April 8, 2020 at 2:45pm
Mary Garrison, professor of social work

Millikin Professor offers tips to manage mental health during COVID-19 Outbreak

Mary Garrison, professor of social work at Millikin University, has had extensive practice experience in the social work field, with over 20 years of public and private practice in mental health services, policy and advocacy. Her career as both a clinical social worker and professor has allowed her to create wonderful relationships with many people and to support, guide, teach, mentor and provide therapeutic interventions for many.

Professor Garrison engages in research in the areas of poverty, homelessness and mental health. She recently co-authored a book titled: "Your Playbook for Beating Depression: Essential Strategies for Managing and Living with Depression." The book makes readers the captain of their own team, as they learn about depression as a medical issue, gain insights into proven and effective treatments, and get the most out of life while living with depression.

It's common to feel stressed or anxious during the ongoing COVID-19 pandemic, and it may be especially hard for those who already manage feelings of anxiety or emotional distress. Coping with stress will make you, the people you care about and your community stronger.

Below are 10 essential mental health tips to use during the COVID-19 pandemic provided by Professor Garrison.

1. Create a Daily Schedule

We are in a "temporary new normal." This will not go on forever but for the time we are in this, it is important to get up each day and have a plan and stick to the plan – even if you don't have specific work/deadlines to meet. Sheltering in place in our homes has forced us to change our entire daily routines and it is essential that we create a daily schedule in order for us stay healthy. This will help us manage the "unknowns" that we are experiencing and allow us to "control what we can."

2. Reach Out and Connect

Please know social isolation/distancing does NOT equal emotional isolation/distancing. It is very common during such times of difficulty and crisis to have increased anxiety, feelings of loneliness, worry and fear. We are in this together and it is essential that we stay connected emotionally – please reach out to friends, family, neighbors, co-workers and support lines for help. Some ways to reach out include contacting:

  • American Suicide Prevention Lifeline at 1-800-273-8255                                          
  • Crisis Text Line: text HOME to 741741
  • 211 – this will provide you mental health resources in your home area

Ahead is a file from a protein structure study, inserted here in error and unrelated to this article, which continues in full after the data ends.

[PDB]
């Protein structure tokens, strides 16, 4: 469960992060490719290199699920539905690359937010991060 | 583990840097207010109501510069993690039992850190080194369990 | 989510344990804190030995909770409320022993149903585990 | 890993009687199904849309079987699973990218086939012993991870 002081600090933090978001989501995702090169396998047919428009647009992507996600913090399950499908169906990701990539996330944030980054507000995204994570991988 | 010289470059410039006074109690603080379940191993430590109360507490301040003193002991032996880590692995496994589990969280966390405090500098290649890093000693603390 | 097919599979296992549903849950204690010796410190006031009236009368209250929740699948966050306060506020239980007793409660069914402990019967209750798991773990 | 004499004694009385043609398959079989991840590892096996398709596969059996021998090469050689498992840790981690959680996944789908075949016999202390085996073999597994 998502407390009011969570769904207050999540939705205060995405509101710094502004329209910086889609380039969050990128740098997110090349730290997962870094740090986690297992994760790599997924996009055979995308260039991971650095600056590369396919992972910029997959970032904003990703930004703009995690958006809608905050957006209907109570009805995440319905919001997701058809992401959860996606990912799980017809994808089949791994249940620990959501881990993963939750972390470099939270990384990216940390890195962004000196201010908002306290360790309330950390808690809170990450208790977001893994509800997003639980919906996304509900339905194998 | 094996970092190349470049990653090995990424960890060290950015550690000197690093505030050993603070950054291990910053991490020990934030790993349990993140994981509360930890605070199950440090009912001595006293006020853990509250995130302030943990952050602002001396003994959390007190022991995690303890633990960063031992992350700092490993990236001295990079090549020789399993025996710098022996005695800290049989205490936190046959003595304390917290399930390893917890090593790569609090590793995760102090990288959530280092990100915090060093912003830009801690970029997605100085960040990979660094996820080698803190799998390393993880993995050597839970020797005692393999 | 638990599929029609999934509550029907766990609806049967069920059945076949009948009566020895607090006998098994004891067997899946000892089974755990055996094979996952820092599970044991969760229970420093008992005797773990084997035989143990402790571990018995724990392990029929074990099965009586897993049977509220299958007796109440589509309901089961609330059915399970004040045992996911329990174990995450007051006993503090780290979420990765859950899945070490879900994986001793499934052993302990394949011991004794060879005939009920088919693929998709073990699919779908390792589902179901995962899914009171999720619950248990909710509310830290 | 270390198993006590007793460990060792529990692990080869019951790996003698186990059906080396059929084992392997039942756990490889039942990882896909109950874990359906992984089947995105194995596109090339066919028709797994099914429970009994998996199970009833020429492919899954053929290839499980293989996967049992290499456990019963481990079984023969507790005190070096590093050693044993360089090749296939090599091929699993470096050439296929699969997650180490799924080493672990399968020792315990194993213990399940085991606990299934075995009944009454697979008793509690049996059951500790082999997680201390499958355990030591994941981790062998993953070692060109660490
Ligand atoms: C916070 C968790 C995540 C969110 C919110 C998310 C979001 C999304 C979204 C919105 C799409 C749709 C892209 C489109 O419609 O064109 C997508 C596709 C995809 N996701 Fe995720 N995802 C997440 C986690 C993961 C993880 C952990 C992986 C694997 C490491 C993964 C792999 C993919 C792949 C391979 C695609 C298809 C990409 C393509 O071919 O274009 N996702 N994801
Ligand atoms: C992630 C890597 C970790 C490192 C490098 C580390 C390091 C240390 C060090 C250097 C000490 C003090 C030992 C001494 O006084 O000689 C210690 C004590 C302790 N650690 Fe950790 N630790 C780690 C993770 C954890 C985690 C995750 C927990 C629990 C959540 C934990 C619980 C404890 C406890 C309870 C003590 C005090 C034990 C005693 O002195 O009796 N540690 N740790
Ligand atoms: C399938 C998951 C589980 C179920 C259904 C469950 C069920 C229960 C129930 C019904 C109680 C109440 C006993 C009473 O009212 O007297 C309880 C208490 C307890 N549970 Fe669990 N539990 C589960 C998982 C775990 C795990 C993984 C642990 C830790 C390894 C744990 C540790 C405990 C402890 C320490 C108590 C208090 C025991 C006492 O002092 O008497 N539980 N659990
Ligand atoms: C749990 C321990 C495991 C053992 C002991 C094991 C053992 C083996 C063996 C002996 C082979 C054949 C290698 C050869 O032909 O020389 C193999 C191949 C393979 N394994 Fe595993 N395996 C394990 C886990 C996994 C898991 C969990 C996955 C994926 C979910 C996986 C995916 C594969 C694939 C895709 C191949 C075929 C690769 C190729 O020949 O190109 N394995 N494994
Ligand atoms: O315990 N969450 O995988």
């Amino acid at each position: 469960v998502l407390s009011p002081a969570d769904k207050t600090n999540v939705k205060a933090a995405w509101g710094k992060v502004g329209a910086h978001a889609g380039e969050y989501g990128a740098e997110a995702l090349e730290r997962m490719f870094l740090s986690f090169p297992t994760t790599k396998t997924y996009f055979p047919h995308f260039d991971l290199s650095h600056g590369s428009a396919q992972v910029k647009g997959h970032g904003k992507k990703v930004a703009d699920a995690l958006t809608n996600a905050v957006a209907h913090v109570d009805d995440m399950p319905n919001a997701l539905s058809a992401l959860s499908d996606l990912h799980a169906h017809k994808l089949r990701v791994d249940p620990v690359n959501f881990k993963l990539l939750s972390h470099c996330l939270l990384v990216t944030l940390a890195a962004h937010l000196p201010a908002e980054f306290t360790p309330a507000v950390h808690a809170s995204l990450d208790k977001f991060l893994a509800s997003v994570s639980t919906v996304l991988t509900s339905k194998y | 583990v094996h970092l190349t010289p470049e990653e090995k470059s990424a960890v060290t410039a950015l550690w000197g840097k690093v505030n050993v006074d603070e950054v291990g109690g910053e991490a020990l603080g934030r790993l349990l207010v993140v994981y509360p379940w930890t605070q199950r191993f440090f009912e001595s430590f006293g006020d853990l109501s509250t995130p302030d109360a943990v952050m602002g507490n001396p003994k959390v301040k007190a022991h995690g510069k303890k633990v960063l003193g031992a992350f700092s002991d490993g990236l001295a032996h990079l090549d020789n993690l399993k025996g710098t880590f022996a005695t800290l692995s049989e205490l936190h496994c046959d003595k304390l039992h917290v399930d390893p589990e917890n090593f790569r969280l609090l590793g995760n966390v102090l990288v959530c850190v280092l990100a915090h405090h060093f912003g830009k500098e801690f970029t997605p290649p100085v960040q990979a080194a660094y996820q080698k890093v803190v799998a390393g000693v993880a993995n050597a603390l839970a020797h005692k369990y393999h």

• NAMI HELPLINE: 1-800-950-NAMI

3. Consume and Share Validated/Accurate Information with Caution/Limits

There is an overwhelming amount of information that is available via TV, radio, newspapers and online sources with 24 hours a day access. It is imperative that you consume accurate information, not rumors, and that your access to that information is managed and limited. It is essential to stay updated about COVID-19, but if we take in too much information and are unclear of its accuracy, this will increase our fear, worry and anxiety. Specifically choose your news source and a time of day you will access it.

4. Exercise and Eat Healthy

Gyms and some parks are closed but there are other ways to get daily exercise. From free online streaming videos, to walking in your neighborhood or evening pulling out old exercise DVDs - there are options! It is important to manage your eating – if you are a stress eater, make sure to have a routine for your eating and don't eat because it is in front of you or if you are bored. If you tend to not eat when you are stressed, set a schedule to make sure you eat.  If you have the option to each healthy foods, do so as much as possible.

5. Try to Relax

It may seem odd to think we can relax during a shelter in place order due to a pandemic but we can….think about what is relaxing to you and make time to do that at least a few times a week – it is really recommended daily! Suggestions…reading a book, playing a game, medication, yoga, deep breathing, listening to music and more!

Mary Garrison

6. Address Your Spiritual Needs

Whether you typically engage in organized religion or address your spiritual needs in other ways, it is so important to get those needs met and connect with your higher power, who or whatever that is for you. Many churches are live streaming services and there are many spiritual resources online or that you may already practice at home  – it may not be how you typically get your spiritual needs met, but during this difficult time it is better to utilize the resources that are out there temporarily instead of going without spiritual support.

7. Volunteer as you can

Mutual aid in our community is happening and there are ways to get involved. Volunteering can provide us purpose and a way to give back whether it is on the "front lines" or "from behind the scenes." If you are part of an at-risk group, please do not put yourself at risk and volunteer from home.

8. Complete a Project

For a productive distraction, work on a project that you have wanted to do for a long time. Clean out your closet, organize your pantry or start a new hobby. All of these can help you take your mind off all that is happening, temporarily allowing for a healthy perspective.

9. Get Enough Sleep

Sleep is always important. With our uprooted routines and the unknown we are experiencing, disruption to your sleep will be common. Work to keep your sleep schedule as routine as you can and attempt to get at least seven hours a night. This should be a part of your daily schedule!

10. Grant yourself Grace

We are all trying to do the best we can with our "temporary new normal." Please do not put pressure on yourself to adapt easily by "getting it the first time" or "by being perfect." We just need to do the best we can and give ourselves grace. We will come through this together.